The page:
Russia to Launch Probe of Mars Mystery Moon –Phobos


On Wednesday Russia launches a probe for Mars that aims to collect samples of a Mars enigmatic moon, Phobos, and become Moscow's first successful planetary mission since the collapse of the Soviet Union. In a landmark space cooperation between Moscow and Beijing, the probe is also expected to deploy a Chinese satellite, Yinghuo-1, which will go into orbit around Mars and observe the planet itself.  The image above shows the proposed landing site of the Phobos-Grunt mission.

The Phobos-Grunt probe is to blast off from the Baikonur cosmodrome in Kazakhstan on a Zenit-2SB rocket at 00:16 am Moscow time (2016 GMT Tuesday), Russia's space agency Roscosmos said in a statement.

Russia hopes the mission will mark a triumphant return to interplanetary exploration, a field from which it has been entirely absent over the last decades even as US probes explored the farthest reaches of the solar system.

"If Phobos-Grunt fully carries out its mission, then this will be a world class achievement," said Igor Lisov, editor-in-chief of the specialist journal Novosti Kosmonavtiki (Space News). 

The voyage also comes as the world's space powers are showing renewed interest in the possibility of sending a man to Mars in the next decades, possibly in the 2030s.

Last week six men emerged from 520 days in isolation in Moscow after an unprecedented experiment that attempted to test the psychological and physiological effects of a return trip to Mars.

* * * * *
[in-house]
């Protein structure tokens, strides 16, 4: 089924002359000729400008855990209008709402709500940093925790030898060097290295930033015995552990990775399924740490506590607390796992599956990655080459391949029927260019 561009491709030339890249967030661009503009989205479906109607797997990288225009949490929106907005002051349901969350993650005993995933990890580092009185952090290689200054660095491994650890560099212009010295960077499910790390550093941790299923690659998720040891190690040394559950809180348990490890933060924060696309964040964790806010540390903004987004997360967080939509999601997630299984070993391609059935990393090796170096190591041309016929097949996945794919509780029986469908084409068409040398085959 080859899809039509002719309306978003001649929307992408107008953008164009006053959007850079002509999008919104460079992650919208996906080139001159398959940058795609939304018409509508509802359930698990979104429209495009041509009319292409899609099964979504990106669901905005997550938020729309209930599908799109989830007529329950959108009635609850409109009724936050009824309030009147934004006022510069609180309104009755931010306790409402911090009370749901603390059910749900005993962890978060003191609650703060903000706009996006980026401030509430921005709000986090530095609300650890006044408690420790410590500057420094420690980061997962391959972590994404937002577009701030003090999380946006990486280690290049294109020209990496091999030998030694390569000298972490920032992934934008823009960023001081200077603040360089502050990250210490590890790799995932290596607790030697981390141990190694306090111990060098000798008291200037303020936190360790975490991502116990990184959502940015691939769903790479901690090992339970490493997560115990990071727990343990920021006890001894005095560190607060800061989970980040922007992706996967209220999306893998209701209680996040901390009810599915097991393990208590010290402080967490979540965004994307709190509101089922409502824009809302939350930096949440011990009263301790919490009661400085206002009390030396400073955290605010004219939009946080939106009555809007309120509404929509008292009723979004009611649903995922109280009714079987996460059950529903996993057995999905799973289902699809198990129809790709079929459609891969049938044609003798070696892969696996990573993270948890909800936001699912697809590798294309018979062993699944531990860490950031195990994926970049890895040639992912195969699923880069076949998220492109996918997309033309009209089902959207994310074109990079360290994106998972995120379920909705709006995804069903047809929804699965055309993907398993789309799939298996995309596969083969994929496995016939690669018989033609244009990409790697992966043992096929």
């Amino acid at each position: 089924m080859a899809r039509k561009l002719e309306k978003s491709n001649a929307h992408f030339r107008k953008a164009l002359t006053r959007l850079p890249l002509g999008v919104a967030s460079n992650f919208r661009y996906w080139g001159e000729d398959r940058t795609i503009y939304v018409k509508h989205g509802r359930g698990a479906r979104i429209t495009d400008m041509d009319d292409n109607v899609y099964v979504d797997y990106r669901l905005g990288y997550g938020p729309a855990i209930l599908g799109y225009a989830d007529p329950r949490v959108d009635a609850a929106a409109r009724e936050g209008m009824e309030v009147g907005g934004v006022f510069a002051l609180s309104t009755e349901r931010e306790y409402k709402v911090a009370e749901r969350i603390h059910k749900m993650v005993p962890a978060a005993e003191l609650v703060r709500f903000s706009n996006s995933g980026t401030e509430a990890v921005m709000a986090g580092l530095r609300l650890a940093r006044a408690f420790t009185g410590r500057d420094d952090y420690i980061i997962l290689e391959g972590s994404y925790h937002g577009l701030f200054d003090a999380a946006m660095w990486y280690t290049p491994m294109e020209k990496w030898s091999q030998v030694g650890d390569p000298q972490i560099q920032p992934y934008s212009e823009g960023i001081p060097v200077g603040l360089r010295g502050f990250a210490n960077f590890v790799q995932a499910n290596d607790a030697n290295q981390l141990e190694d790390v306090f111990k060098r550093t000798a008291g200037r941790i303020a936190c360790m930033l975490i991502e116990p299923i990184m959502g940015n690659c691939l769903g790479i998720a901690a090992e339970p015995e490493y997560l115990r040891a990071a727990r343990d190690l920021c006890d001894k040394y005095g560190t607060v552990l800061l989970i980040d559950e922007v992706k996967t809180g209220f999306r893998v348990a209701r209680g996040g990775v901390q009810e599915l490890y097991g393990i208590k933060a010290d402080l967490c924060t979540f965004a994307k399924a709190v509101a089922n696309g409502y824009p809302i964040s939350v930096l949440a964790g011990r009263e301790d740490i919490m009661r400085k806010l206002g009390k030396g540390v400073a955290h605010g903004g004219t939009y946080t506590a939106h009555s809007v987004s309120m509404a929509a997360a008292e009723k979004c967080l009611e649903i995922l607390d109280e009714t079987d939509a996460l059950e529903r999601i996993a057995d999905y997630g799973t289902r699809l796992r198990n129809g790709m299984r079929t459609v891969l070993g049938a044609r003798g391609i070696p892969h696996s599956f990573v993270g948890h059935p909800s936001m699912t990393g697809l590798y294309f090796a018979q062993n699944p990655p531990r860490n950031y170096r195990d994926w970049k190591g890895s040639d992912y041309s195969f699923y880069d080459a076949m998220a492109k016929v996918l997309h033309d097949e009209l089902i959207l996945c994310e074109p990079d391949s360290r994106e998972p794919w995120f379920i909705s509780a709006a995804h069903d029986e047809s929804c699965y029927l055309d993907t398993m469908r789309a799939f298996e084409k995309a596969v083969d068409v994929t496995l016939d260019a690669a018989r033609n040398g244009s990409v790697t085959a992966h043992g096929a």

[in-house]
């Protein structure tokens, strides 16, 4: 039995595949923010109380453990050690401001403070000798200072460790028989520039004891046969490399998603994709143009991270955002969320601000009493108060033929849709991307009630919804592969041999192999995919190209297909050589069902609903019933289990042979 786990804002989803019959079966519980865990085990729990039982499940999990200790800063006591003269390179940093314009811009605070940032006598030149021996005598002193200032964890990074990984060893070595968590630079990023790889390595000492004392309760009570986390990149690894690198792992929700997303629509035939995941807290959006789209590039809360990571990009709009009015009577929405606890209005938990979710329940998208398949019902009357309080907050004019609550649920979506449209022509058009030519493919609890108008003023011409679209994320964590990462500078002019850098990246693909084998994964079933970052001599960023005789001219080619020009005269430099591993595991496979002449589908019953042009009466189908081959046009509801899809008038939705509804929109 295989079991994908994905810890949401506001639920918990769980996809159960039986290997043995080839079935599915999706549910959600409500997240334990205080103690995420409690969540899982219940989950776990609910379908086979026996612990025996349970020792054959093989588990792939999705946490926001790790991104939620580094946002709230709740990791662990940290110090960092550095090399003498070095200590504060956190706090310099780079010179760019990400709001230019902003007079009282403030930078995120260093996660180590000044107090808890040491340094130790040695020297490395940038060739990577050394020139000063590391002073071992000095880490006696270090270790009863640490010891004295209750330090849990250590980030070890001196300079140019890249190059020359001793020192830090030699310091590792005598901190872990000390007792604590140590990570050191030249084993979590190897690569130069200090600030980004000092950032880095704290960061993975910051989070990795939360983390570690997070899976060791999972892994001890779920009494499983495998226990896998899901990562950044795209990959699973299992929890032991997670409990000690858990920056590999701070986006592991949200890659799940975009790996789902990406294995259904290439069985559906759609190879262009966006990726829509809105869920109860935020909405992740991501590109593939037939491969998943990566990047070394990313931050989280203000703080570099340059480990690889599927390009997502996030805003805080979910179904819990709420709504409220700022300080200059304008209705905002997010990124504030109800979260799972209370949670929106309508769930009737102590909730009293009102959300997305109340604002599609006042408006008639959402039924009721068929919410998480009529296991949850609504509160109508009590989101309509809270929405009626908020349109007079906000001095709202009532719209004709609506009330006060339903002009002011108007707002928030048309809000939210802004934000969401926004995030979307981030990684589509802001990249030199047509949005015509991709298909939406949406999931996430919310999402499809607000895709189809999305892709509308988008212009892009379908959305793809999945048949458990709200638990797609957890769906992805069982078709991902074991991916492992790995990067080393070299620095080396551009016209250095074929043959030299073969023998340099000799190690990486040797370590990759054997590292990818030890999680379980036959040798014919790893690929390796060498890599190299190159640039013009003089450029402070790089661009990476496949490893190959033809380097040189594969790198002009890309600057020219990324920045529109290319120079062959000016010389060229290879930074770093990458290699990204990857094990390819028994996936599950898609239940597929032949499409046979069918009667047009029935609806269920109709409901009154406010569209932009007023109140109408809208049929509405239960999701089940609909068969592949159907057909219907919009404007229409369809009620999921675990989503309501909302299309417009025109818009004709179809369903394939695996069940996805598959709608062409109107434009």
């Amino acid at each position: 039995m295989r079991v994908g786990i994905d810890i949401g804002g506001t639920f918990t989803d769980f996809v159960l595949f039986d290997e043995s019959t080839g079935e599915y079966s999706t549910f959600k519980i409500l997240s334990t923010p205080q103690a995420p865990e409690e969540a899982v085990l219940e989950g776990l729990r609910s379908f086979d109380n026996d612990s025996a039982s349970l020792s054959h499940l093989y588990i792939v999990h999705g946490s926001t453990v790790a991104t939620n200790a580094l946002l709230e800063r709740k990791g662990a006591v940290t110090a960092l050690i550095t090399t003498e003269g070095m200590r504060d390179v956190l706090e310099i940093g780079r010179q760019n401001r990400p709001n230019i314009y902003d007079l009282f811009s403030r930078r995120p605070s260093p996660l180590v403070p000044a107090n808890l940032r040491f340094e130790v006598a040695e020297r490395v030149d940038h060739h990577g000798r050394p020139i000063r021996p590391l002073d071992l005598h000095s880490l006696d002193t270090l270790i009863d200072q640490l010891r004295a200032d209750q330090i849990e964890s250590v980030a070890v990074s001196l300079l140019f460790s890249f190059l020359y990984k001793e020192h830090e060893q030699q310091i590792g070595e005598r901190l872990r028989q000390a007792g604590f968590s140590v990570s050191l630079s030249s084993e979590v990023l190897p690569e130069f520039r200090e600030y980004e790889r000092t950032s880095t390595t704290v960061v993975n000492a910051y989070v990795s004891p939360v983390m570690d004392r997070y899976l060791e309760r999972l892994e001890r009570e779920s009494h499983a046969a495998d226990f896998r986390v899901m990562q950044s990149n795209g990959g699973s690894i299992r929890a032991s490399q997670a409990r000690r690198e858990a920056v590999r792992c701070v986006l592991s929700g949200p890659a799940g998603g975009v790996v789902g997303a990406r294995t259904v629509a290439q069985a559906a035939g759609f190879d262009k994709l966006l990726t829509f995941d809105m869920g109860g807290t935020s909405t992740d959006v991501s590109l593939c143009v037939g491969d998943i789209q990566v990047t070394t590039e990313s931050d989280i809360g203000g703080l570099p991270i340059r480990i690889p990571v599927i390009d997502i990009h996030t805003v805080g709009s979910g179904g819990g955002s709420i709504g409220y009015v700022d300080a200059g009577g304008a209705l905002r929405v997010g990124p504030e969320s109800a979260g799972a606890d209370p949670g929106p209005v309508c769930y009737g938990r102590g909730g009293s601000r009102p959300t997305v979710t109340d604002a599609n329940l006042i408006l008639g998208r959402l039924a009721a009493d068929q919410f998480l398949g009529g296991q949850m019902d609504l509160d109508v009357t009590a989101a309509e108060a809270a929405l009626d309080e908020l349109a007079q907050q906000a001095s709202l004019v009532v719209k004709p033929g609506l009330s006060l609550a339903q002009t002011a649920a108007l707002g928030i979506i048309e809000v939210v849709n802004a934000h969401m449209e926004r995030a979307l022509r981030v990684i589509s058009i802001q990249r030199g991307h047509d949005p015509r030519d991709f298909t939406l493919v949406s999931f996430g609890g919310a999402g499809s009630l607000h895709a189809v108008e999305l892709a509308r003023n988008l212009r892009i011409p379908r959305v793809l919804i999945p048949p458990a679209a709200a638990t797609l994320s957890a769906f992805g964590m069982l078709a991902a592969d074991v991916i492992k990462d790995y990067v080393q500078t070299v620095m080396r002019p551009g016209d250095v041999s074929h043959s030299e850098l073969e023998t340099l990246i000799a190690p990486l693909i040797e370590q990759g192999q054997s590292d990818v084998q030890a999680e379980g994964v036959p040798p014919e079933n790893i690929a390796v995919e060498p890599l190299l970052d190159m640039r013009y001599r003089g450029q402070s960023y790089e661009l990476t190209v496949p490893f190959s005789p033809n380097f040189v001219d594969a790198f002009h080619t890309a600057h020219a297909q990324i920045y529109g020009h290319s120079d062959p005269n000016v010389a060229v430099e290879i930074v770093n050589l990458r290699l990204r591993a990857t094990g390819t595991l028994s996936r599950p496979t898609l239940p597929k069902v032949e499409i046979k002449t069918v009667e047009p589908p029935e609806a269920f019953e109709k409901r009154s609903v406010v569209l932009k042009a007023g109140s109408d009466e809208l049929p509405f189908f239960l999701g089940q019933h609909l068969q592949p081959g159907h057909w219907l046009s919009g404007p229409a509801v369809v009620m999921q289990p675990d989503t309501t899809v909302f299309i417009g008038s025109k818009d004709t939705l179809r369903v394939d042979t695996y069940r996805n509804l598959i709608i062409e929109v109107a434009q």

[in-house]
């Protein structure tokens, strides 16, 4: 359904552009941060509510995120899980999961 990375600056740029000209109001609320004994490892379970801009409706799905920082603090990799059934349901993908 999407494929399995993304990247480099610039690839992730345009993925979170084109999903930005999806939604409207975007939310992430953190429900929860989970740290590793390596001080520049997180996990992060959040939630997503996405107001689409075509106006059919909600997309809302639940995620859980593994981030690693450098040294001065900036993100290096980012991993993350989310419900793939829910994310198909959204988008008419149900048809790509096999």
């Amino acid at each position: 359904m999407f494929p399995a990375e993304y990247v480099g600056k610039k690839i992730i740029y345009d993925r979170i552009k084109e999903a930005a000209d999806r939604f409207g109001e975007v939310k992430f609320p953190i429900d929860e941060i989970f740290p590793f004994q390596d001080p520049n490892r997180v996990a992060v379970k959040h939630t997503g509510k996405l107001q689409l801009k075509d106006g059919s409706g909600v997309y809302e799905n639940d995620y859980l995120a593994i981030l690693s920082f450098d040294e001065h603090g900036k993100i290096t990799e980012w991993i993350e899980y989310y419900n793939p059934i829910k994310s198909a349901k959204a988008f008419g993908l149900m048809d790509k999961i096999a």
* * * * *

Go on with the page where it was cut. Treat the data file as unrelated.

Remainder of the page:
The main aim of the Phobos-Grunt mission is to bring back the first ever soil sample from Phobos, the larger of Mars' two moons. If all goes to plan, Phobos-Grunt should reach Mars in 2012 and then deploy its lander for Phobos in 2013 before returning the sample back to Earth in August 2014.

Phobos, which orbits Mars at a radius of just under 10,000 kilometres, is believed to be the closest moon to its planet anywhere in the solar system and scientists hope it will reveal secrets about the origins of the planets.

The probe is carrying numerous international experiments including a capsule of microbes prepared by the US Planetary Society to see if basic life forms can survive on a long mission in deep space.

Phobos-Grunt was to have been launched in 2009 but the date was put back until 2011, the soonest possible launch window when the planet's relative proximity to Earth makes a voyage feasible.

Earlier this year, ESA's Mars Express performed a special manouvre to observe an unusual alignment of Jupiter and Phobos. The impressive images have now been processed into a movie of this rare event. The origin of Phobos (which means "fear" in ancient Greek), is a mystery, but three theories are considered plausible.

The first is that the moon is a captured asteroid; the second is that it formed in-situ as Mars formed below it, and the third is that Phobos formed later than Mars, from debris flung into martian orbit when a massive meteorite struck the Red Planet. A fourth, far more radical and controversial (although thoroughly intriguing) theory is one that has been kicking around for decades: that Phobos is a artificial object in Mars orbit -in short, a 1.5-mile-long, extremely ancient spacecraft.

In a new development, scientists say they have uncovered firm evidence that Mars's largest moon, the mysterious Phobos, is made from rocks blasted off the Martian surface in a catastrophic event, solving a long-standing puzzle. It has been suggested that both Phobos and Deimos could be asteroids that formed in the main asteroid belt and were then "captured" by Mars's gravity.

An alternative theory suggests that Phobos could have been formed from the remnants of an earlier moon destroyed by Mars's gravitational forces. However, this moon might itself have originated from material thrown into orbit from the Martian surface.